In Federalist no. 78 Hamilton explains the powers and duties of the judiciary department as developed in Article III of the Constitution. Article III of the Constitution is very vague on the structure of the federal courts. Hamilton had to convince Americans that the federal courts would not run amok. He presented that the federal courts would not have unlimited power but that they would play a vital role in the constitutional government. Hamilton limited judiciary power by defining it as a text-bound interpretative power. (R.B Bernstein) This essay was intended to endorse as well as interpret the Constitution.
Hamilton approaches the people through this letter by pin pointing several key issues of worry and using his extensive knowledge and background to convince a new nation that they should see in favor of a new Constitution.
Hamilton is backing the judiciary branch as set up in the Constitution. He reiterates what is stated in Article III Section 1 of the Constitution that “all judges who may be appointed by the United States are to hold their offices during good behavior;” (Hamilton.Jay.Madison 99-100) and that he believes it to be “one of the most valuable of the modern improvements in the practice of government.” (Hamilton.Jay.Madison 100)
Hamilton uses fears of past despotism in monarchies and encroachments in representative bodies to persuade people to see that this essential law of good behavior “is the best expedient which can be devised in any government to secure a steady, upright, and impartial administration of the laws.” (Hamilton.Jay.Madison 100)
Federalist no. 78 is persistent in its sort of justifications of the Constitutions vagueness. The letter claims that the judiciary branch is of the least danger of the three branches to the political rights of the Constitution “because it will be least in a capacity to annoy or injure them.” (Hamilton.Jay.Madison 100) Comparing the executive to the “sword of the community” (Hamilton.Jay.Madison 100) and the legislature “not only commands the purse but prescribes the rules by which the duties and rights of every citizen are to be regulated.” (Hamilton.Jay.Madison 100) Hamilton gives the judiciary its power through judgment and states “It may truly be said to have neither FORCE NOR WILL but merely judgment;” (Hamilton.Jay.Madison 100) keeping judiciary truly separate from the executive and legislature allows Hamilton to make this branch appear to be the weakest and one which can never endanger the general liberty of the people.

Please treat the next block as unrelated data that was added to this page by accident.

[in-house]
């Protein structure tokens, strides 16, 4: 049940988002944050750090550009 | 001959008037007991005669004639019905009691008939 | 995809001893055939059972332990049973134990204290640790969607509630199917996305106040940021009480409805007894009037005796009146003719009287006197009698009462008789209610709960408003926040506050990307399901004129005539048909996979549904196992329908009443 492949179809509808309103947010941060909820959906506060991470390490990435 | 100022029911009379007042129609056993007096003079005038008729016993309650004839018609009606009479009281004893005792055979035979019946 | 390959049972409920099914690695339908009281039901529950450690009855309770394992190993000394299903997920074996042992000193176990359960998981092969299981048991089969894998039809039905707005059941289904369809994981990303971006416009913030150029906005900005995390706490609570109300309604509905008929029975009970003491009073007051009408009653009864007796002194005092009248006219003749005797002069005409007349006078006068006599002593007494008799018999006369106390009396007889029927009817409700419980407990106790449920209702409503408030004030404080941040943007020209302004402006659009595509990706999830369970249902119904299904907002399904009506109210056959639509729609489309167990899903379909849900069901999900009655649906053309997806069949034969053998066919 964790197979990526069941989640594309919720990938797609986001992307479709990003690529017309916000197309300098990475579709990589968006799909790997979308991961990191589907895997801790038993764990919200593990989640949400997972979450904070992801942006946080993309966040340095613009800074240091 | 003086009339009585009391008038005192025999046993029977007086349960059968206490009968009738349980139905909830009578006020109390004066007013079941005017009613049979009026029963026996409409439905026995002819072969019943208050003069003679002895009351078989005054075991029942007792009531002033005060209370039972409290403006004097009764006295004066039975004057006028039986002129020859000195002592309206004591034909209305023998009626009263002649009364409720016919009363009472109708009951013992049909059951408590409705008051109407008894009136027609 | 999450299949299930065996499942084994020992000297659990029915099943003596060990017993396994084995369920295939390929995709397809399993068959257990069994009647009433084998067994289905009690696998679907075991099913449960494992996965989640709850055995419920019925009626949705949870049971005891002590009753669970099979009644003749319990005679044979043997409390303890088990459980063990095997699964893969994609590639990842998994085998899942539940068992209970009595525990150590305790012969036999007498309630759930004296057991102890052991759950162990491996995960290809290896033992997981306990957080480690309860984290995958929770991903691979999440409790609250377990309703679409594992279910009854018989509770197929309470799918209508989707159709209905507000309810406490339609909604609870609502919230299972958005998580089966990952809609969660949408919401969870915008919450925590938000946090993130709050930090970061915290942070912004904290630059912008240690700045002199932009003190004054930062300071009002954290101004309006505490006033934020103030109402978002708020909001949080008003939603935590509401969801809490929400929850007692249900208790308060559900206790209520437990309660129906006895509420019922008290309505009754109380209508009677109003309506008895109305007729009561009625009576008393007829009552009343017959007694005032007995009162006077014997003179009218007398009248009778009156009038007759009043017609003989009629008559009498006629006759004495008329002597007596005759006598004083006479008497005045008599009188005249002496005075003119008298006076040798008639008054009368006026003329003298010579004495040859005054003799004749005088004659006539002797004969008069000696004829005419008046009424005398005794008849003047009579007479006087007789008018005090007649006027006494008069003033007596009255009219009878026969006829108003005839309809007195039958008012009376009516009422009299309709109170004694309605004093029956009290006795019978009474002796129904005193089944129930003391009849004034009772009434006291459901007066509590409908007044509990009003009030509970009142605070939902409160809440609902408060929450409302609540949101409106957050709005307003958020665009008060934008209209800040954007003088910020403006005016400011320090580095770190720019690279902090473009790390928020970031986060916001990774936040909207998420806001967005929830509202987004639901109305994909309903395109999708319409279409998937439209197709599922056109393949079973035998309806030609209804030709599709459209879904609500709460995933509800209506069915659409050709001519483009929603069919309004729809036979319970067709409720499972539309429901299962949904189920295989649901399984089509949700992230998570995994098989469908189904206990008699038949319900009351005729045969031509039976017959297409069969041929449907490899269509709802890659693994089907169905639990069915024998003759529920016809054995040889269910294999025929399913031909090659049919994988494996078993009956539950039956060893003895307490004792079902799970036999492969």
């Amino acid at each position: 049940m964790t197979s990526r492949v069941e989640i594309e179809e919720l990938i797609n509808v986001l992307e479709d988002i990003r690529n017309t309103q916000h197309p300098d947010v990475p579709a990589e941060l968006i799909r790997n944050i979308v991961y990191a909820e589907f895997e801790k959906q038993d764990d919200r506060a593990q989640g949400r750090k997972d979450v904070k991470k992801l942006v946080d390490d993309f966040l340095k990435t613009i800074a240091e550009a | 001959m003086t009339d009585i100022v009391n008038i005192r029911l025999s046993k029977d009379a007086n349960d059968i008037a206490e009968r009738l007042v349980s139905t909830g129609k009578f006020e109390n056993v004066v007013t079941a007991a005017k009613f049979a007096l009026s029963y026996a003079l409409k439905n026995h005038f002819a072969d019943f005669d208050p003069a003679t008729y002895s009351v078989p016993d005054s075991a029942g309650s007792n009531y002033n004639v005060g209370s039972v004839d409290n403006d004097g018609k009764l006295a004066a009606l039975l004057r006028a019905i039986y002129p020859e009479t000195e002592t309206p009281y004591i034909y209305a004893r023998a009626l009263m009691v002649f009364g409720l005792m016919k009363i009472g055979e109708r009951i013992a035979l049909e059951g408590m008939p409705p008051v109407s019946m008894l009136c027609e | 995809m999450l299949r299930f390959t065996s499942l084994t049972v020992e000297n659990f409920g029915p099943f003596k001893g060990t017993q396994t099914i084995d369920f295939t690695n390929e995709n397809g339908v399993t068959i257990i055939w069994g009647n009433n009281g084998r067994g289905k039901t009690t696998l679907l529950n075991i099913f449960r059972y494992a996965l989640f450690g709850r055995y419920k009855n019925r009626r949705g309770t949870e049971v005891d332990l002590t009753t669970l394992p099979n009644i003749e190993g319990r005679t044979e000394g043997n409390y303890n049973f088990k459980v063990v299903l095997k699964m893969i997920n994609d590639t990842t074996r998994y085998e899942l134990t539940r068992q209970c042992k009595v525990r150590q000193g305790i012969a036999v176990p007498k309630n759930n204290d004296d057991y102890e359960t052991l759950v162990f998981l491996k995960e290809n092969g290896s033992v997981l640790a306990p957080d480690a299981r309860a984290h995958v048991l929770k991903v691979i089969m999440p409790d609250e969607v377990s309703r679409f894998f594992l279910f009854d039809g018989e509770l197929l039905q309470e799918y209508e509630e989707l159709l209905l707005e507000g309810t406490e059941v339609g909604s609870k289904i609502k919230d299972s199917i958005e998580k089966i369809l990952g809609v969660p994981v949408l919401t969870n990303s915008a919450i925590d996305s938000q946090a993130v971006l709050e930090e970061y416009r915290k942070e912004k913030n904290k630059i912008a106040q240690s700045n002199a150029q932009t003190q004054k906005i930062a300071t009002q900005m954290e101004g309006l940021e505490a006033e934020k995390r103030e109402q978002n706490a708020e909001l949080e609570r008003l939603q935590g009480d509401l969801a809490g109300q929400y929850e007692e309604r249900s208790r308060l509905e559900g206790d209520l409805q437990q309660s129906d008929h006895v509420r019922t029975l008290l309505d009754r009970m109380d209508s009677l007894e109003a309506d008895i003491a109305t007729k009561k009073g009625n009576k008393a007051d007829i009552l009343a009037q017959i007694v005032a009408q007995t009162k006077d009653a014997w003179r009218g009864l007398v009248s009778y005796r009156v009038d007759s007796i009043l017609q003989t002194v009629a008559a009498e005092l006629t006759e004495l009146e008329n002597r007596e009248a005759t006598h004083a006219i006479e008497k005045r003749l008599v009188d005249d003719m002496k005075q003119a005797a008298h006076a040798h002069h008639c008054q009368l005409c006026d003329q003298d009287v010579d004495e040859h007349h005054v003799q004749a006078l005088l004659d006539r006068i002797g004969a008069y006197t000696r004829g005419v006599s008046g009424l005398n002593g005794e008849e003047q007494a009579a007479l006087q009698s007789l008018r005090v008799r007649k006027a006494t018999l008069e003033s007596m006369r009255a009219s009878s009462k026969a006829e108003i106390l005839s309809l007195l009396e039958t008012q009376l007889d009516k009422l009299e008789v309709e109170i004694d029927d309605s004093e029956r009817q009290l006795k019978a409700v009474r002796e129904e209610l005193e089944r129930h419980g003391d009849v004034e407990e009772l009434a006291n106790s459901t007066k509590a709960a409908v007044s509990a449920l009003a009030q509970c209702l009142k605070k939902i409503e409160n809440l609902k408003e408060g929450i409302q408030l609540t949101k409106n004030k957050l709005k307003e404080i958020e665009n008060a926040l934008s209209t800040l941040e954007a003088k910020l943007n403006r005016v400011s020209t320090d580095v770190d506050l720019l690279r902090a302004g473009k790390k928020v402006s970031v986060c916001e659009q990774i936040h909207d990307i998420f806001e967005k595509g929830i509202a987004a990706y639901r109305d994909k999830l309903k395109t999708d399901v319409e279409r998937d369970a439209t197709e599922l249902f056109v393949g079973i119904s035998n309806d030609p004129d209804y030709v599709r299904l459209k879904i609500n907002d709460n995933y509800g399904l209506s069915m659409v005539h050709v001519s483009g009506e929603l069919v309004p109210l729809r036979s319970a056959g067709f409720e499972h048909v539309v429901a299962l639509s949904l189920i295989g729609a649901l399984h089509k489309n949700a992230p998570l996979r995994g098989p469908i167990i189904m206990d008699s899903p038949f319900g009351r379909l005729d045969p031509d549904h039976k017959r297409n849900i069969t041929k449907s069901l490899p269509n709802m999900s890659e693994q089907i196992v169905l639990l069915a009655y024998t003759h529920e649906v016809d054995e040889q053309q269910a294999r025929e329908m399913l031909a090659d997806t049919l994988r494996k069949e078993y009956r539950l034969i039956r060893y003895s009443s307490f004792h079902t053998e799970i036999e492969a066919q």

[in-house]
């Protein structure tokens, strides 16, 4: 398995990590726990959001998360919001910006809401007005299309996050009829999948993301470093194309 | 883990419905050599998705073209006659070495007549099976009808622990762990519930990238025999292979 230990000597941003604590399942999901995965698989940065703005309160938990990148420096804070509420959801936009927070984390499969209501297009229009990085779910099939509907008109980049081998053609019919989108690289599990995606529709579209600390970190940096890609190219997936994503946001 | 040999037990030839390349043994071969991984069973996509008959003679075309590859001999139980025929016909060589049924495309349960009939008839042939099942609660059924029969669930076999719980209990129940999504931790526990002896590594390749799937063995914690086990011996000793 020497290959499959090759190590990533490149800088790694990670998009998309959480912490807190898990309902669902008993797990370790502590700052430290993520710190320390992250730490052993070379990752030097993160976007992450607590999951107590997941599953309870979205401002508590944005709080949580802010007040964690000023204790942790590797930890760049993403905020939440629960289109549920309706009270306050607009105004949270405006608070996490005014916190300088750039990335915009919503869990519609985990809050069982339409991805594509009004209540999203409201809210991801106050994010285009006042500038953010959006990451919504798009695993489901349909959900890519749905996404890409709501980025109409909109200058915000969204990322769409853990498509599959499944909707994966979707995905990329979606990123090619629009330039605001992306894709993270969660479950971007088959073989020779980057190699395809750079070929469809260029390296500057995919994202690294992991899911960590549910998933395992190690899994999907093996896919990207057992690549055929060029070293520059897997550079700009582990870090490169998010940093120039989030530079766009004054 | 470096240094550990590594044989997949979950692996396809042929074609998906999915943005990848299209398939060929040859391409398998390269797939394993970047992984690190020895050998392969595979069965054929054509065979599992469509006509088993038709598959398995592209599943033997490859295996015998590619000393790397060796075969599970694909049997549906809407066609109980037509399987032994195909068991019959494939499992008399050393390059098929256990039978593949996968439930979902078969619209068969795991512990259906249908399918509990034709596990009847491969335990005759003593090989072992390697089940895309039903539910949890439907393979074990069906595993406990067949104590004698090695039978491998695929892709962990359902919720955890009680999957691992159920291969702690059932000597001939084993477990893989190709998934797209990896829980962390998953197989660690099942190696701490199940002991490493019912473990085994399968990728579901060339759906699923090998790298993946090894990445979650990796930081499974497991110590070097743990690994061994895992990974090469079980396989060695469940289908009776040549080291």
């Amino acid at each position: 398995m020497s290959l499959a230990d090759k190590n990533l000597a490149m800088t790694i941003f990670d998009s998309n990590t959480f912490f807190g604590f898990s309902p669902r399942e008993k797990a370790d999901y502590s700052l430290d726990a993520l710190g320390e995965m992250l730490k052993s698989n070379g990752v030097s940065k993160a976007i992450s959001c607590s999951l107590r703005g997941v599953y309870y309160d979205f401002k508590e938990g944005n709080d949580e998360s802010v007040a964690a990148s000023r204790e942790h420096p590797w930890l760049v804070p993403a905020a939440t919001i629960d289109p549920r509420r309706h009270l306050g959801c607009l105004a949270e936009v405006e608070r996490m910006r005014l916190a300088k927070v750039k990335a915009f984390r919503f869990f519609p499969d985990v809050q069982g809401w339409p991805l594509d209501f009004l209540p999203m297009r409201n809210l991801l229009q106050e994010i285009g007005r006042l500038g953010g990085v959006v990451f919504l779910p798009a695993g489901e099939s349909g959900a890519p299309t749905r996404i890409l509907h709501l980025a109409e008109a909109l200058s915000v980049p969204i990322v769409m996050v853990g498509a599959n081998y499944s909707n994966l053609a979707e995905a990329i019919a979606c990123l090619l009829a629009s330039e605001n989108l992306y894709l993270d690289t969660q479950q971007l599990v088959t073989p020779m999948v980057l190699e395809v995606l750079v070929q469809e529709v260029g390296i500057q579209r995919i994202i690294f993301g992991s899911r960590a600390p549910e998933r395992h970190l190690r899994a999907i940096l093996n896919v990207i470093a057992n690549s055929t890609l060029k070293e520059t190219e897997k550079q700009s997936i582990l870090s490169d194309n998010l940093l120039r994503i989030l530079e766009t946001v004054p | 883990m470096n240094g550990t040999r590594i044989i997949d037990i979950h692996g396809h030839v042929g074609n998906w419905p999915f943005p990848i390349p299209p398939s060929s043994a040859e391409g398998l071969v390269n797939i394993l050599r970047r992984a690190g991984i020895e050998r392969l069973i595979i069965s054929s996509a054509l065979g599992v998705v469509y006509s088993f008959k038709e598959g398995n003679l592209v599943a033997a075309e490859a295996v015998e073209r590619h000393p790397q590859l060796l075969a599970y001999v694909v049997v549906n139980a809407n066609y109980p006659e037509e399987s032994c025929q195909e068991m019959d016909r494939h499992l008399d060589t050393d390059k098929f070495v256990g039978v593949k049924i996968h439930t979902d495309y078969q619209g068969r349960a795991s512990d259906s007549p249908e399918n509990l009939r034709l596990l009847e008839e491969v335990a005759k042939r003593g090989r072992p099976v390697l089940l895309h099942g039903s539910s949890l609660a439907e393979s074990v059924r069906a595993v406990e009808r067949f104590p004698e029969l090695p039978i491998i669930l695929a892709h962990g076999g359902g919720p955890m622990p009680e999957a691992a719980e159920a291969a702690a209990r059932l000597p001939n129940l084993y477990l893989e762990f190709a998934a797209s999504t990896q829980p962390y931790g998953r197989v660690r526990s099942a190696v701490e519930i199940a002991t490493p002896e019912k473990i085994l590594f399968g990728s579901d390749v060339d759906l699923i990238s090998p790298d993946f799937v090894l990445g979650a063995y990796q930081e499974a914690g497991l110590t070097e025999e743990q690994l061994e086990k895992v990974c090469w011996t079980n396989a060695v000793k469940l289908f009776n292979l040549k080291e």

Hamilton does admit to the judiciaries “continual jeopardy of being overpowered, awed, or influenced by its coordinate branches” (Hamilton.Jay.Madison 100) but manages to turn this weakness into a strong and valid point “as nothing can contribute so much to its firmness and independence as permanency in office”. (Hamilton.Jay.Madison 100) The continual message of complete independence for the courts of justice within a limited constitution can be heard...